Nexavar is a "multi-targeted" kinase inhibitor. That means it inhibits several proteins involved in triggering replication in cancer cells. Because these multiple proteins are involved in both tumor growth (proliferation) and angiogenesis (blood vessels feeding a tumor), Nexavar has both "anti-tumor" as well as "anti-angiogenic" properties (not just one or the other). In addition, because Nexavar inhibits multiple kinases, it possesses activity against multiple types of tumors.

There is a Microvascular Viability Assay (MVA) developed to identify potential responders to these anti-angiogenic drugs. It was discovered that endothelial cells are present in tumor microclusters and the drug effect upon these cells can be assessed.

The assay has a morphological endpoint which allows for visualization of both tumor and microvascular cells and direct assessment of both anti-tumor and anti-microvascular drug effect. It can simultaneously test for direct anti-tumor activity and for anti-vascular activity within the three dimensional tumor cell clusters.

Anti-angiogenesis treatment is somewhat like chemotherapy. Both are forms of systemic treatment. This means that both treatments use drugs that travel throughout the body to have their effects. But anti-angiogenesis drugs do not work the same way chemotherapy does. Because of this, they differ in terms of how well they work.

Photomicrographs in the assay have been able to show if clones of tumor cells accumulate or don't accumulate the drugs. If the cells don't accumulate, they will not get killed by the drugs. The short term future of cancer therapeutics is combinations of targeted agents for all solid cancers.

For the most part, anti-angiogenesis drugs tend to have milder side effects than chemotherapy drugs.

Chemotherapy drugs work by attacking cells in the body that divide quickly. This is why they work against cancer cells. But they can also harm other cells that divide quickly, such as those in the bone marrow, the skin, and in the mouth and intestines. This can lead to serious side effects like low blood cell counts (which can cause fatigue, infections, and bleeding), hair loss, mouth sores, nausea, and diarrhea.

Unlike chemotherapy drugs, anti-angiogenesis drugs do not target these normal cells. They act where new blood vessels are forming, so they usually do not cause these side effects.

But anti-angiogenesis drugs can have their own side effects. While they're not as common or severe as those from chemotherapy, they can still be serious, or even life-threatening. Because only a few anti-angiogenesis drugs are being used, it's not yet clear if the effects seen so far will be seen with all of these drugs.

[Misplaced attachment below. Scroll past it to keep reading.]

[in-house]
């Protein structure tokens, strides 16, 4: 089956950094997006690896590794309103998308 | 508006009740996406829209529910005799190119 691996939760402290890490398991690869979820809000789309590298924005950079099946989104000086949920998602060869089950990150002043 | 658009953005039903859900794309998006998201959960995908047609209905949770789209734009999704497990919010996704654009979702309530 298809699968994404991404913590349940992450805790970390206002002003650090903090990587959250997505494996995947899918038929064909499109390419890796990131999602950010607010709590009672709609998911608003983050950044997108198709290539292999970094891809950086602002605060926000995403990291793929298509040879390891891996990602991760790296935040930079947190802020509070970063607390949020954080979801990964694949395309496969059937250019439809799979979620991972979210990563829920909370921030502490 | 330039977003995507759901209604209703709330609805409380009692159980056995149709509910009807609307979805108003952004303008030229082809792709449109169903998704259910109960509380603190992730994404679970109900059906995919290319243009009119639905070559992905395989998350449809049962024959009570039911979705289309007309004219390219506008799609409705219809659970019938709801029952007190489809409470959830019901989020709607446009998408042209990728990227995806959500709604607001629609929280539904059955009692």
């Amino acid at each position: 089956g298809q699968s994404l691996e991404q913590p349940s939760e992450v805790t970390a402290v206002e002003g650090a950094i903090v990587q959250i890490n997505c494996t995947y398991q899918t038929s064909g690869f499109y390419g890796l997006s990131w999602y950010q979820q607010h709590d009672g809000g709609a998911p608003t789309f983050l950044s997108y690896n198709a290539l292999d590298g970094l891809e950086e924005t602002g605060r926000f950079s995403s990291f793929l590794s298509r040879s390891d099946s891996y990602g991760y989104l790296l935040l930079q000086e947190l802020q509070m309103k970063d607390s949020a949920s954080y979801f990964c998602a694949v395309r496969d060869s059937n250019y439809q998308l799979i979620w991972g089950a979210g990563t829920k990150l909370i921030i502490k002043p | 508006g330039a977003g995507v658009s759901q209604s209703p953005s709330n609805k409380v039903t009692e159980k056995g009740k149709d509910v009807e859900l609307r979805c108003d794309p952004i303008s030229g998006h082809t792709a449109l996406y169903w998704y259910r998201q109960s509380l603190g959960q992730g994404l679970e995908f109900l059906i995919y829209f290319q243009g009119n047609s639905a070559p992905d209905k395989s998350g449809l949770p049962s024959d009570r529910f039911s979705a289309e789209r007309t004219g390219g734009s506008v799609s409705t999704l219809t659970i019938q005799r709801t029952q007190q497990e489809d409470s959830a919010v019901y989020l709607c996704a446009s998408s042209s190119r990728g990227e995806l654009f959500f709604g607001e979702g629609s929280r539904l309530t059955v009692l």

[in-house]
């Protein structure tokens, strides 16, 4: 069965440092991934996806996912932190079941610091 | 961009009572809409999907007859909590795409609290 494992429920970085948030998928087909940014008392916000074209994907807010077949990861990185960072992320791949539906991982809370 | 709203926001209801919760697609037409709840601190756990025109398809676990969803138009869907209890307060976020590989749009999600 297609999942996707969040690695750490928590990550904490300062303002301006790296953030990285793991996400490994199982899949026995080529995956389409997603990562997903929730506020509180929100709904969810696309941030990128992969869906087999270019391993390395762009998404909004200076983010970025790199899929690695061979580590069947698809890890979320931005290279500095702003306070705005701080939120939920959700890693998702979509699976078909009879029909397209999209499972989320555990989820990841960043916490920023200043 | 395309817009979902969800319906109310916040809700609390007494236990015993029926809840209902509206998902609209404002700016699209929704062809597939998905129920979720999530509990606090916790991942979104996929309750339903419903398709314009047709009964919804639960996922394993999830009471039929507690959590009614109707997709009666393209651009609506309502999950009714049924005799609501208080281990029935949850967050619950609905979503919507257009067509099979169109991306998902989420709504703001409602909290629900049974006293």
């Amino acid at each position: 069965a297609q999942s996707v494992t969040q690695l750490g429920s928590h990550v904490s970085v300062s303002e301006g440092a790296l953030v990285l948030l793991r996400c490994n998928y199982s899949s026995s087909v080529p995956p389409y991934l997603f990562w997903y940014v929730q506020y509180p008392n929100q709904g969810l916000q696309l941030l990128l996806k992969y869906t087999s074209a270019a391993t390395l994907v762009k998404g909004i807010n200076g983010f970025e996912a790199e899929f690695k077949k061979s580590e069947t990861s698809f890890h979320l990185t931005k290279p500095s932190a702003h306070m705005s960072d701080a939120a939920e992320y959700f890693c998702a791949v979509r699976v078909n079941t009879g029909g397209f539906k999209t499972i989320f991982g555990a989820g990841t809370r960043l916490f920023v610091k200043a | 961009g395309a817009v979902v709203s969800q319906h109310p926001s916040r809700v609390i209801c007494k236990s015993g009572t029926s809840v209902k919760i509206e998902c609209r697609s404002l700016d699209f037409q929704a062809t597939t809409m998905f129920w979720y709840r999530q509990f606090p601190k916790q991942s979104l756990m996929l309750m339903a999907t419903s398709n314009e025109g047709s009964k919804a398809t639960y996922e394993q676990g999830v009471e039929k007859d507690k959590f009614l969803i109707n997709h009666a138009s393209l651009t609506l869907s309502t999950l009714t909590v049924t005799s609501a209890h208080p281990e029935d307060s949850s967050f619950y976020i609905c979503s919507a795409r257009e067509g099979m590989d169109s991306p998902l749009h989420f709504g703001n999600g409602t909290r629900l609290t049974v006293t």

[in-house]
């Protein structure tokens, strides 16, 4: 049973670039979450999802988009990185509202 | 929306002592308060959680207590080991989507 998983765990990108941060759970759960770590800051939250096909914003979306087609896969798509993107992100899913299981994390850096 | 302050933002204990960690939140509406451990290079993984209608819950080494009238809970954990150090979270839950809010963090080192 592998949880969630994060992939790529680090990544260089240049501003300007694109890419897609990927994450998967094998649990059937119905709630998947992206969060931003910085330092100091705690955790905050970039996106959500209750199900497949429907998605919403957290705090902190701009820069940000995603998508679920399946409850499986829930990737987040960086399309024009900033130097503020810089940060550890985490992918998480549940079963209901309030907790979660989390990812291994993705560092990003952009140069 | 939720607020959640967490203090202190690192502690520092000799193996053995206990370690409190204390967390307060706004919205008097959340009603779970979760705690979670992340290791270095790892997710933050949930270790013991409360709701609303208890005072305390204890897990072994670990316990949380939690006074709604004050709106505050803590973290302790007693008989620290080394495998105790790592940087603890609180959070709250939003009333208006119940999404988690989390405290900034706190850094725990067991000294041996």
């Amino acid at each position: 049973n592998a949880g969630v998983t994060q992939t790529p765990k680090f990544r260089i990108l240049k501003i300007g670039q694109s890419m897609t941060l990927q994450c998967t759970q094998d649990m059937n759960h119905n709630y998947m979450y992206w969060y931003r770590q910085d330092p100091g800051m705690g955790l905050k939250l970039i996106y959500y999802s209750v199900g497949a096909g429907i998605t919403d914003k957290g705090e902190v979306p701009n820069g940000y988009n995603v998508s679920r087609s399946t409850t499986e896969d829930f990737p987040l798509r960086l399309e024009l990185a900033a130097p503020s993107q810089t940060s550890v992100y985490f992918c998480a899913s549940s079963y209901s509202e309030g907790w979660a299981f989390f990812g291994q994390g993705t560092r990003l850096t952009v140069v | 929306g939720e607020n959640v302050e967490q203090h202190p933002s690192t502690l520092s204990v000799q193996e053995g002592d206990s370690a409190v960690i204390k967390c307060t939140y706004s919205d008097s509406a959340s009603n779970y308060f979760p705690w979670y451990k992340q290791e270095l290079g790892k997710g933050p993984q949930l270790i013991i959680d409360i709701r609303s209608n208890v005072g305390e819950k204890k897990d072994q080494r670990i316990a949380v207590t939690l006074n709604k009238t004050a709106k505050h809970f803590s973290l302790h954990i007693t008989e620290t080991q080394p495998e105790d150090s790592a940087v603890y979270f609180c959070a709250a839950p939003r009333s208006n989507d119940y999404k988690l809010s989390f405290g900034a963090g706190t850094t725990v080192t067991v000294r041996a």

It has been very routine and well-accepted practice to prescribe drugs in cancer types and disease stages outside of those in which the drugs originally received FDA approval. Generally, however, insurance companies have paid for drugs used outside of FDA-approved settings because the treating physician finds their use in those instances to be "medically necessary." An estimated 60 percent of anti-cancer drugs are used off-label.

By having additional support of drug patient-specific activity, as determined by extensive laboratory pre-tests (chemoresponse assays) to improve patient outcomes, could very well bolster an argument for off-label use of specific cancer drugs, with no economic ties to outside healthcare organizations, and recommendations made without financial or scientific prejudice.

[url]http://weisenthalcancer.com/Services.html
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Old 02-11-2013, 12:07 PM
gdpawel gdpawel is offline
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Default However: Inlyta fails as initial treatment

Pfizer has said its kidney cancer drug Inlyta did not meet the main goal of showing a statistically significant improvement in survival in a late-stage trial without the cancer getting worse.

The trial was testing Inlyta in patients who have received no prior treatments and compared its effects with another kidney cancer drug, Nexavar (sorafenib). While Inlyta is already approved to treat kidney cancer that has not responded to prior therapy, it did not meet the standard for first-line treatment.

Source: Pfizer Inc.

Remember, this is based on the Randomized Clinical Trial Paradigm

[url]http://cancerfocus.org/forum/showthread.php?t=3692